Unveiling the Path Ahead: Social Media Advertising in the Future
By Robert Webster. VP Strategy, CvE
The trade press often signs off the year with thought leader predictions, and indeed I published my own in early December. Since then, I have seen a number of other predictions which have troubled me – as I feel they send out the wrong message to the market. At the root of this is how people are approaching the challenge of customer identity in a privacy-first environment.
Many adtech predictions focused on the impact of the demise of third-party cookies in desktop and web browsers, but most predictions ignored the elephant in the room – Apple. Few CMOs I speak to have a setup that allows them to market effectively to people with iPhones, given the privacy changes the company made in 2022.
As models with older iOS’s installed phase out, this problem will get bigger. Any measurement or attribution model must consider the iPhone blind spots; behaviors on other devices and platforms are not a reliable proxy as iPhone owners are typically higher net-worth people.
While it is true that the demise of cookies and device-led ID technology makes marketing measurement harder, 2023 is not the year to ignore new ID solutions. Many vendors who claim to offer ID-free technologies claim they are the only long-term way and any ID solution is doomed and should be ignored by advertisers.
Now, in the long-long-run they may be correct but it’s too soon to rule it out, and in 2023 it is crazy to ignore technology that works with individuals’ data (with consent). Consider that cookies will still work on Chrome, syncing of emails is the primary ID method on Meta (and growing on other platforms with the use of clean rooms)… plus many new ID solutions are gaining traction.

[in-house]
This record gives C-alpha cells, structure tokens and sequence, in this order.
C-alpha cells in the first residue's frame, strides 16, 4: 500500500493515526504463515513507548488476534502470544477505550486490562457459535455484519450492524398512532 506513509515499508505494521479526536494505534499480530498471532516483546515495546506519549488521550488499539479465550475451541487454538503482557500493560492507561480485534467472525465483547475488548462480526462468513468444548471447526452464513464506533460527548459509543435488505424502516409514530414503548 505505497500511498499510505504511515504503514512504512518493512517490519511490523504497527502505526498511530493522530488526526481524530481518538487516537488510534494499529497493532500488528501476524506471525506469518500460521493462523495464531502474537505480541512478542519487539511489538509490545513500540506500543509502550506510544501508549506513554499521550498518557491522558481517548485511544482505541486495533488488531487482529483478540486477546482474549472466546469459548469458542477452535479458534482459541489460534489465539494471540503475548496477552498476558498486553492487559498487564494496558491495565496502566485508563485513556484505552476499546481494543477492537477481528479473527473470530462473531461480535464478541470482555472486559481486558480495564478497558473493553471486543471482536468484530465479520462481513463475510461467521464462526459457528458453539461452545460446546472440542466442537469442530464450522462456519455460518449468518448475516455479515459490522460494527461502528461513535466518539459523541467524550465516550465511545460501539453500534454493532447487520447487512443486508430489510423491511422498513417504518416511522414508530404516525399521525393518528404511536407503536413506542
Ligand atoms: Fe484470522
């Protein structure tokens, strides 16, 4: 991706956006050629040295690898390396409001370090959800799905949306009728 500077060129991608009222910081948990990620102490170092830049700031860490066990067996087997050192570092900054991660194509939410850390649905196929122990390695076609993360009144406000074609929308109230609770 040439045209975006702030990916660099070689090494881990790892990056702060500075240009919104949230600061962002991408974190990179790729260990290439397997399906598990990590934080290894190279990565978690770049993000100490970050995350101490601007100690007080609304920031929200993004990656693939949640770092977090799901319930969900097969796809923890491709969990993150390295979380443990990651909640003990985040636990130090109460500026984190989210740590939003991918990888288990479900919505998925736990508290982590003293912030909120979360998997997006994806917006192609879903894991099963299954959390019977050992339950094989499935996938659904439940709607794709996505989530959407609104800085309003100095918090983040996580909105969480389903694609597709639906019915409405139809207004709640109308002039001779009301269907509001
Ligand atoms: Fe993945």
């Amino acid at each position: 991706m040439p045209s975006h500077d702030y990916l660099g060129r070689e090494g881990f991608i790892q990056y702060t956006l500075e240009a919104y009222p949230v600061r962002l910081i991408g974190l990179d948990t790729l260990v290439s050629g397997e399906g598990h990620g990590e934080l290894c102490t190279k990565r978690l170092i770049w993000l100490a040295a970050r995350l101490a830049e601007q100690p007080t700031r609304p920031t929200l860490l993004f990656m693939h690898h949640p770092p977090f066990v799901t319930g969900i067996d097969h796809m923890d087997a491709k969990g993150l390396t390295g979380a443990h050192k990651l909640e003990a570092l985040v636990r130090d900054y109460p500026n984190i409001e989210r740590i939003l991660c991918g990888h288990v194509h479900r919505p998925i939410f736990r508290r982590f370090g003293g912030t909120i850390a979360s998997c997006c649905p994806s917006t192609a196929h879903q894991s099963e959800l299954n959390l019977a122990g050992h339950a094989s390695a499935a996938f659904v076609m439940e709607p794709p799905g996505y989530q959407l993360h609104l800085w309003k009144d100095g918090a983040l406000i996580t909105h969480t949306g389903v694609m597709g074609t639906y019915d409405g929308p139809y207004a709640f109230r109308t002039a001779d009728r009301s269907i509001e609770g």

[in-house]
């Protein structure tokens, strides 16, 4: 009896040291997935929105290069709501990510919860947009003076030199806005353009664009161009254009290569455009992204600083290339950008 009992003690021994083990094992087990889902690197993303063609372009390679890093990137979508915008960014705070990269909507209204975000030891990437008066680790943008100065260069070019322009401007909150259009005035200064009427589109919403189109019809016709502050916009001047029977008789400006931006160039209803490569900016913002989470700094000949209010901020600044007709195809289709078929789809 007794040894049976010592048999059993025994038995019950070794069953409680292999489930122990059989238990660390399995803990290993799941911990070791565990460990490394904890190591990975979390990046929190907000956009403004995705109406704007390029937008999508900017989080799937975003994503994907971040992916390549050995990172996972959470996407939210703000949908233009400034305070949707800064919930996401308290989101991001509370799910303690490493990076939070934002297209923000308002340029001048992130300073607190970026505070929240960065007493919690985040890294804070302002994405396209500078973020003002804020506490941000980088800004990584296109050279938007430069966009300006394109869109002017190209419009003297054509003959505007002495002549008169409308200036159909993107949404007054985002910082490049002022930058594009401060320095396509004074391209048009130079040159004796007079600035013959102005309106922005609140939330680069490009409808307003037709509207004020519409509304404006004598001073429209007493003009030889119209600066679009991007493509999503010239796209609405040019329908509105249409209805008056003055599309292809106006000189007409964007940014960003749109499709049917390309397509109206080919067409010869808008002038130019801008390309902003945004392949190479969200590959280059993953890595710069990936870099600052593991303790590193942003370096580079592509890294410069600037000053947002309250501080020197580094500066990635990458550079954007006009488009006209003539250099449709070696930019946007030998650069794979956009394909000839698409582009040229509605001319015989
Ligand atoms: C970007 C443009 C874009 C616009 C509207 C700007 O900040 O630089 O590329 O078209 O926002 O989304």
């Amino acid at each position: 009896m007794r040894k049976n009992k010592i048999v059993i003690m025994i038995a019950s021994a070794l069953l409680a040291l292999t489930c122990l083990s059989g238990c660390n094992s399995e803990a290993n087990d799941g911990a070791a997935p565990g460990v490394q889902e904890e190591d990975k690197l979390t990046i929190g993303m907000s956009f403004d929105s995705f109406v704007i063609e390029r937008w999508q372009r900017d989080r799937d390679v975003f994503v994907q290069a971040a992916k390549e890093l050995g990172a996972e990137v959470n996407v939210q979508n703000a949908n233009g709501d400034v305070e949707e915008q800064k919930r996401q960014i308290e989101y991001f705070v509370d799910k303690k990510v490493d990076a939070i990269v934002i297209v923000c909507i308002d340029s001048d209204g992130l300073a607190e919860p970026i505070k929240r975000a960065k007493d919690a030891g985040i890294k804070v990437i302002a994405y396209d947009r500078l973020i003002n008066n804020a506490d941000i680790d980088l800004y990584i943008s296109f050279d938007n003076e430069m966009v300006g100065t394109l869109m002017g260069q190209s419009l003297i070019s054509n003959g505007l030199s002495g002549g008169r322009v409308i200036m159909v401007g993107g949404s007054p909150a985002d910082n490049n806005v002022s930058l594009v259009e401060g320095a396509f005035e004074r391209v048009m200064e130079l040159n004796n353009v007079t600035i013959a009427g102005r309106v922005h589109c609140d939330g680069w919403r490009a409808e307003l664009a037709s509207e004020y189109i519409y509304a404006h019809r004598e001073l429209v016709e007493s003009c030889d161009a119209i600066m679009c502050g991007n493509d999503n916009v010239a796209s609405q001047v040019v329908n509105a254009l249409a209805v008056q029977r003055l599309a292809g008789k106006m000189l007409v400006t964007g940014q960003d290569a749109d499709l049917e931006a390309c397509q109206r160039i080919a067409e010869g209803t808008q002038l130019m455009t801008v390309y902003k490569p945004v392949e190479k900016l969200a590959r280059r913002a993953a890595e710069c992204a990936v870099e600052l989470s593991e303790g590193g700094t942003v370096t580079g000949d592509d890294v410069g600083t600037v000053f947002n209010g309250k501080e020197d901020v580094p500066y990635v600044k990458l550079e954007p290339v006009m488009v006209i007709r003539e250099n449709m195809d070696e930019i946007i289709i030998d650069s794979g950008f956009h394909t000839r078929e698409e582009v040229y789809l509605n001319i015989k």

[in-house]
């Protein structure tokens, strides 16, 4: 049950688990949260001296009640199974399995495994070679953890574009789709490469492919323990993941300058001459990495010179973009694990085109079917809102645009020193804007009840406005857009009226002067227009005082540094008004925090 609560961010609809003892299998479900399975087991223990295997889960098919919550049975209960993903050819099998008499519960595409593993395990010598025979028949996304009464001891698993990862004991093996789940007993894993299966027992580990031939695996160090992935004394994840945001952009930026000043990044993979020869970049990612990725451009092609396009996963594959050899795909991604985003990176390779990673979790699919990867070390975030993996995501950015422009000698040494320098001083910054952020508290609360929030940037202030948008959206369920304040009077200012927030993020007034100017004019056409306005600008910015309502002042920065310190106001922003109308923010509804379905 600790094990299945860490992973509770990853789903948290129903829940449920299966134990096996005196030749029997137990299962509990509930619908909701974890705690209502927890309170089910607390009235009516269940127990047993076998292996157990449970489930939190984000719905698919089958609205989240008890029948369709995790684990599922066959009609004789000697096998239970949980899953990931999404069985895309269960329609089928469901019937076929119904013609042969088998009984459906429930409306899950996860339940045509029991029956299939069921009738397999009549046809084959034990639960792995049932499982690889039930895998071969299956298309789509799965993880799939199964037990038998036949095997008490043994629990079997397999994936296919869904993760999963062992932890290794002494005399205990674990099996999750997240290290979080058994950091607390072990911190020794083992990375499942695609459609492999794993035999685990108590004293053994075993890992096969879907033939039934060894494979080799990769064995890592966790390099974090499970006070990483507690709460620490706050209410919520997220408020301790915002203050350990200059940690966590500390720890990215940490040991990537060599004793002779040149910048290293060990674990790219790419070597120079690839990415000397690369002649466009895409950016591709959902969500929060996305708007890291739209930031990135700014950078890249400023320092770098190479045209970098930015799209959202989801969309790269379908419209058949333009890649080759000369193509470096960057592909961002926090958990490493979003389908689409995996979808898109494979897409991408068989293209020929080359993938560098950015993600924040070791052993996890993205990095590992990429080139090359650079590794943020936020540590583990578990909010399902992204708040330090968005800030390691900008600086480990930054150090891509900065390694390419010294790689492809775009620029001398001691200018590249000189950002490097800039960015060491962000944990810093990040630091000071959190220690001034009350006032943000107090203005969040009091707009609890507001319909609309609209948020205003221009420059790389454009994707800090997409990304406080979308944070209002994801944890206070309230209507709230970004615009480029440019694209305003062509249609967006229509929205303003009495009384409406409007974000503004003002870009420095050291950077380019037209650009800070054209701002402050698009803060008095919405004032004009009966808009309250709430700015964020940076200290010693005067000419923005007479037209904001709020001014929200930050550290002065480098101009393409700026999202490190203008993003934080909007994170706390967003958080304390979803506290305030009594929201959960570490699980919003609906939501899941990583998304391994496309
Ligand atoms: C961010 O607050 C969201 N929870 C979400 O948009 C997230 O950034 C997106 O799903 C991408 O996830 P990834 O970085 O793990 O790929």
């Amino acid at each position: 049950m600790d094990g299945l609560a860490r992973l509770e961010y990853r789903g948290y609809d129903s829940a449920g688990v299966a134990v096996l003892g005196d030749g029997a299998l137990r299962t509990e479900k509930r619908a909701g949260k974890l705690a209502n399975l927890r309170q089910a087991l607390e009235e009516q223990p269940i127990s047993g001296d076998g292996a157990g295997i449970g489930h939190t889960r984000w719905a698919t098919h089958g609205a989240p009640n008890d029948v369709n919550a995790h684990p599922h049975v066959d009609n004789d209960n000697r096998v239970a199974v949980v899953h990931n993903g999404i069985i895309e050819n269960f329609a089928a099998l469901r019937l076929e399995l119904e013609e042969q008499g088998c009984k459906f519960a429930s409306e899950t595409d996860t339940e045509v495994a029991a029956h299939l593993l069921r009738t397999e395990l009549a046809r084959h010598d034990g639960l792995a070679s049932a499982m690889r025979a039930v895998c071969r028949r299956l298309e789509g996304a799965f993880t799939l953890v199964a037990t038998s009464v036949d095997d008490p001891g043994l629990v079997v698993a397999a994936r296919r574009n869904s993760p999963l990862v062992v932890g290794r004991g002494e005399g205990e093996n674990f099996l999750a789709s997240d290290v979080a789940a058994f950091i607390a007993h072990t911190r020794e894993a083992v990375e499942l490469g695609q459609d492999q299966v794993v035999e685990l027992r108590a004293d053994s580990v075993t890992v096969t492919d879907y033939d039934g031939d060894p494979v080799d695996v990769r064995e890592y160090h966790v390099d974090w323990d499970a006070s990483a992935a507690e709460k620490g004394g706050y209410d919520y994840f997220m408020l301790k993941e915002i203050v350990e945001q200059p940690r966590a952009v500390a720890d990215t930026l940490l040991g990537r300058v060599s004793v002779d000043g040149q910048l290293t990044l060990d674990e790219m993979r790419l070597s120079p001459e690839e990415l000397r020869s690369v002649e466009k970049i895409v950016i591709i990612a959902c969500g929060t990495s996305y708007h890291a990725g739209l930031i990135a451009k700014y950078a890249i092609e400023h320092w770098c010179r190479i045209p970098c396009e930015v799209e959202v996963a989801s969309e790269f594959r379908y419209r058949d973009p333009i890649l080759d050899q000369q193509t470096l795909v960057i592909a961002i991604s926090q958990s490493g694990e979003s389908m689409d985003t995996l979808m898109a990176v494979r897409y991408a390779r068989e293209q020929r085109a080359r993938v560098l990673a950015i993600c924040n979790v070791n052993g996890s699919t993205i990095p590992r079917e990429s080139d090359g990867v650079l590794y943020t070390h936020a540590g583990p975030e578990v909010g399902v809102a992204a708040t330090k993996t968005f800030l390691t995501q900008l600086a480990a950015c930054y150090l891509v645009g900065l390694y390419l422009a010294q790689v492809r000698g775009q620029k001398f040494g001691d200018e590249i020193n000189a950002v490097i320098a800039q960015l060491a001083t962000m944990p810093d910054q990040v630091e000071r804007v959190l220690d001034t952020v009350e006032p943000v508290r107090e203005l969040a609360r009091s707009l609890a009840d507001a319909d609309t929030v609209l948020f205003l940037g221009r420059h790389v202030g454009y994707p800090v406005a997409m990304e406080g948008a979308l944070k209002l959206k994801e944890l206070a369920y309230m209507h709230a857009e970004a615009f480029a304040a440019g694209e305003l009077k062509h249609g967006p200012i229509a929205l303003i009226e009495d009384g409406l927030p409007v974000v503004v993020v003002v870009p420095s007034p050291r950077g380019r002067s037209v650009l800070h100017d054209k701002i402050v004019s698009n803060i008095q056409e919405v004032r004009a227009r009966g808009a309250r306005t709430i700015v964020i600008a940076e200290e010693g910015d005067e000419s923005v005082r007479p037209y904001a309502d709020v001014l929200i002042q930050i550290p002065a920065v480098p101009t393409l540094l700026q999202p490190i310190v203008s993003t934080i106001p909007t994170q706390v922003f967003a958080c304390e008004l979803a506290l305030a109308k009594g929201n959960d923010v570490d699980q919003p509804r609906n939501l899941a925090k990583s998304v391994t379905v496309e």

The ID-free world is vital for certain scenarios, audiences and screens and should be a vital part of an advertiser’s arsenal. I am bullish on this space. Yet to state that the current new ID solutions won’t be a big part of 2023 is taking it far too far.
The idea that anyone can deliver an effective DR campaign without effective measurement is a fallacy. Some ID-free solutions have measurement technology, while others don’t. A CMO’s direct response budget for unmeasurable targeting should be zero.
If you can’t prove the value of something, it’s not realistic in this market to expect people to buy it. Far too much snake oil has – and continues to be – sold. Unless you can show an advertiser clearly how you expect them to measure the validity of your product (on ID/ Cookie free environment) this cannot claim to be a DR product.
Can you imagine a world where Google and Meta don’t provide conversion reporting, however spurious the data might be? We can critique these giants and their methods of attribution all we like, but at least they are clear on what they know is the value proposition.
As I said above, Apple is my focus for 2023 and any DR setup that can’t measure is, in my view, doomed to fail – especially as establishing a reliable ID in an increasingly ID-free technology environment gets harder by the day. “We can’t measure it reliably so we won’t” isn’t an answer that should wash.
This puts a significant focus on measurement. Let’s be clear about what this means. It’s a mix of email-based measurement (Meta CAPI/Clean rooms etc), modelled sales (Google, new measurement platforms, MMM 2.0) and Universal IDs being used for measurement, as well as methods such as Cohort Lift testing.
This is an area I expect to cover more in the coming months – for more on how you can improve measurement and attribution check out CvE’s Attribution Playbook.
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